Madhav Gadgil
Madhav Gadgil

Kerala needs to maintain balance between development, ecology: Madhav Gadgil

Four years of torrential rain, floods, landslides and devastation. Natural calamities have become an order of the day for Kerala.

KOCHI: Four years of torrential rain, floods, landslides and devastation. Natural calamities have become an order of the day for Kerala. Each year, when the state is devastated by flood, it triggers a debate on the Madhav Gadgil committee report. 

The Western Ghats Ecology Expert Panel was set up by former Union minister for environment Jairam Ramesh in 2010 to assess the ecology and biodiversity of Western Ghats and suggest measures to conserve, protect and rejuvenate the region that extends around 1,500 km from Gujarat to Kerala.

In its report, the panel suggested that the entire area should be designated as ecologically sensitive and classified as ecologically sensitive zones based on their existing condition and nature of threat. A decade after his report triggered a controversy in Kerala, Gadgil feels that implementation of his report would have helped reduce the impact of climate change and extreme climatic events.

“Recent floods and landslides are unfortunate. What we had said in the report was based on truthful collection of scientific evidence. Nobody can find fault with the report. However, certain vested interests who wanted to make quick money by damaging ecology campaigned against the report and it was sabotaged. Had Kerala implemented the report, we could have avoided many unfortunate incidents,”

Madhav Gadgil told TNIE. He said climate change has triggered extreme climatic events across the globe. The world is witnessing more cyclones and intense rainfall.

“Unscientific land use and functioning of quarries near ecologically sensitive zones have increased the pace of natural disasters in Kerala. Conversion of land for single crop in high ranges is the reason for landslides. Any development project should be implemented only after considering the opinion of local populace,” said Gadgil.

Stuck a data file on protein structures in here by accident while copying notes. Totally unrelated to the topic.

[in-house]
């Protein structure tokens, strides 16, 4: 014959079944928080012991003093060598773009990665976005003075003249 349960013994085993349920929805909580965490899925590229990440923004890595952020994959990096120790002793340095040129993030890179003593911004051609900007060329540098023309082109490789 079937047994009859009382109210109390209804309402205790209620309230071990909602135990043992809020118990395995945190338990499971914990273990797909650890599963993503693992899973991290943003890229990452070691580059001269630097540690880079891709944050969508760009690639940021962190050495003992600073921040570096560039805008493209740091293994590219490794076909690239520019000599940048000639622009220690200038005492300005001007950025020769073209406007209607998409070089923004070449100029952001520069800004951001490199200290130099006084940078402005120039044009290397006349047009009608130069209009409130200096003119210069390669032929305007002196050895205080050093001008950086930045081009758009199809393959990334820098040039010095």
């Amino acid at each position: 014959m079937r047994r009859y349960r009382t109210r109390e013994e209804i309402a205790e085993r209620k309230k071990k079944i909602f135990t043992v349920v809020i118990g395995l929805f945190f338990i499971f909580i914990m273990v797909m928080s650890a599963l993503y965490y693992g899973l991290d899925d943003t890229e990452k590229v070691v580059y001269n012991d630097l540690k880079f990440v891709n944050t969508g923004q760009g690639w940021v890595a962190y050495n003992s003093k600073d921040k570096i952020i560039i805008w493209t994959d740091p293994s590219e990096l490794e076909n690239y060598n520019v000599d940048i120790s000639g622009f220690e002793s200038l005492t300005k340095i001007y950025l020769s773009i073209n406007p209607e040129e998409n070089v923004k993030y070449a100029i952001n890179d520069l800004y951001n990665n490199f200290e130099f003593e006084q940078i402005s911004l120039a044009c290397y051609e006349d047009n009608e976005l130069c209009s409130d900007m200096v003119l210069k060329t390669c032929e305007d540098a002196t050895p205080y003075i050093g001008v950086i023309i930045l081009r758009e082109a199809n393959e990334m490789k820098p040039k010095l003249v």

Criticising the move to develop a high-speed rail corridor in Kerala, Gadgil said he has got hundreds of letters pointing out the ecological impact of the project. “We are causing more damage to ecology by taking up new projects. This will lead to opening of more stone quarries. Our report had suggested a democratic process to seek opinion of local people before launching a project. I don’t think the rail corridor project has got support at the ground level,” he said.

Gadgil said that, in view of recurring floods, Kerala should discuss his report at the grama sabha level to create awareness on the need to conserve nature. “Kerala Sastra Sahitya Parishad has translated my report to Malayalam and it should be distributed to all panchayats to hold discussions in grama sabhas. People should understand the impact of development on ecology and let them decide on future course of action. We should maintain a balance between development and ecology,” he said.

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